October 2019

A plethora of spray package corrosion opportunities—Part 1

Hello everyone. How a spray package is constructed, its materials of construction and the chemical composition of a formula all interact to determine if corrosion will occur and how fast the corrosion will proceed to degrade the package materials. The rate of corrosion, in turn, determines if corrosion will cause package failure and the length of spray package lifetimes.
Spray packages are typically multi-component systems that have multiple microenvironments inside each type of package. The type of corrosion in each microenvironment is often significantly different from the corrosion in the other microenvironments because the:

chemical composition of the microenvironment is often different from the chemical composition of your formula
different types of microenvironments often have different chemical compositions from other microenvironments
probability of corrosion in a microenvironment is different for each different type of microenvironment
corrosion rate in each microenvironment is governed by the chemical composition of the microenvironment

Figures 1–3 illustrate the different microenvironments in aerosol containers, bag-on-valve (BOV) packages and aerosol valves, respectively.

Figure 1 illustrates the type of microenvironments that are inside traditional aerosol containers. A cut-away for aluminum containers is on the left photograph and a cut-away for steel containers is on the right.

Figure 1: A diagram of aerosol container microenvironments

 

 

 

 

 

 

 

 

 

 

 

 

 

 

Aluminum refillable, multiple use (RMu) packages are similar to the aluminum aerosol container on the left of Figure 1 (sans the aerosol valve) and steel RMu packaging is similar to the steel aerosol container on the right (also sans the aerosol valve, plus the top and bottom double seams are sometimes replaced with welds). Aluminum aerosol containers have four microenvironments:

1. Vapor phase crevice where the valve is crimped to the container curl
2. Vapor phase above the propellant or product (when the propellant is not a separate phase)
3. Interfacial areas between separate propellant-product and propellant-head space layers
4. Liquid phase (bulk product area)

Steel aerosol containers have 10 microenvironments:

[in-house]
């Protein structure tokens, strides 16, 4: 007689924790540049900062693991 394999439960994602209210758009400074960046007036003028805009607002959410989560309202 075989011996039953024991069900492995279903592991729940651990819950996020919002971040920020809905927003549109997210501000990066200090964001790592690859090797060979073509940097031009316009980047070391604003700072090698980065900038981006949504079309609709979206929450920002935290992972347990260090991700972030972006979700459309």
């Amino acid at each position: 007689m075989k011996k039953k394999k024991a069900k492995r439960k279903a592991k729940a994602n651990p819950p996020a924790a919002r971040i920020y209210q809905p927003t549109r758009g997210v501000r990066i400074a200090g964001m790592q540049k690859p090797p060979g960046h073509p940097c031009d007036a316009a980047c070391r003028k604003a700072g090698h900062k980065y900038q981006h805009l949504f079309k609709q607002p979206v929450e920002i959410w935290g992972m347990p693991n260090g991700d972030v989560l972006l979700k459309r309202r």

1. Vapor phase crevice where the valve is crimped to the container curl
2. Vapor phase crevice where the top is seamed onto the body
3. Welds in the vapor area of the container
4. Vapor phase above the propellant or product (when the propellant is not a separate phase)
5. Interfacial areas between separate propellant-product and propellant-head space layers
6. Welds in the interfacial areas of the container
7. Liquid phase (bulk product area)
8. Weld along the container body in the liquid phase
9. Liquid phase crevice where the bottom is seamed onto the body
10. Weld in the bottom crevice

Vapor phase corrosion is different from liquid phase corrosion. It occurs under a very thin film of liquid as opposed to the liquid phase, where the package surface is completely submerged. Estimations of the vapor phase liquid film thicknesses are around 30 microns. The mechanism for initiating and propagating vapor phase corrosion includes diffusion of corrosive species, such as water, through the thin liquid film to the spray package surface.

Figure 2 illustrates the four microenvironments inside a BOV package:

Figure 2: A diagram of BOV and aerosol valve microenvironments

 

 

 

 

 

 

 

 

 

 

 

 

 

 

1. The adhesive/weld between the bag and the aerosol plastic valve body
2. Bag welds
3. Laminated film
4. Metal foil under the laminate film
Bags are typically liquid-fill so there is essentially no vapor area in this type of package.

Aerosol valves have three microenvironments as illustrated in Figure 3:

Figure 3: Various types of valve corrosion

 

 

 

 

 

 

 

 

 

 

 

 

 

 

1. The non-crevice area—identified as polymer coating corrosion and metal corrosion
2. The crevice formed where the plastic valve body is crimped to the metal valve cup
3. Liquid area inside the valve body—identified as the stainless steel spring corrosion

Not all types of corrosion cause spray package failure. Failure in the context of this article is leaking packages or packages that do not spray because of clogged valves.
General and localized corrosion could occur in any of the microenvironments shown in Figures 1–3. In the next issue, we’ll continue the discussion on both of these forms of corrosion.
Please visit www.pairodocspro.com for more information. Thanks for reading and I’ll see you in November. SPRAY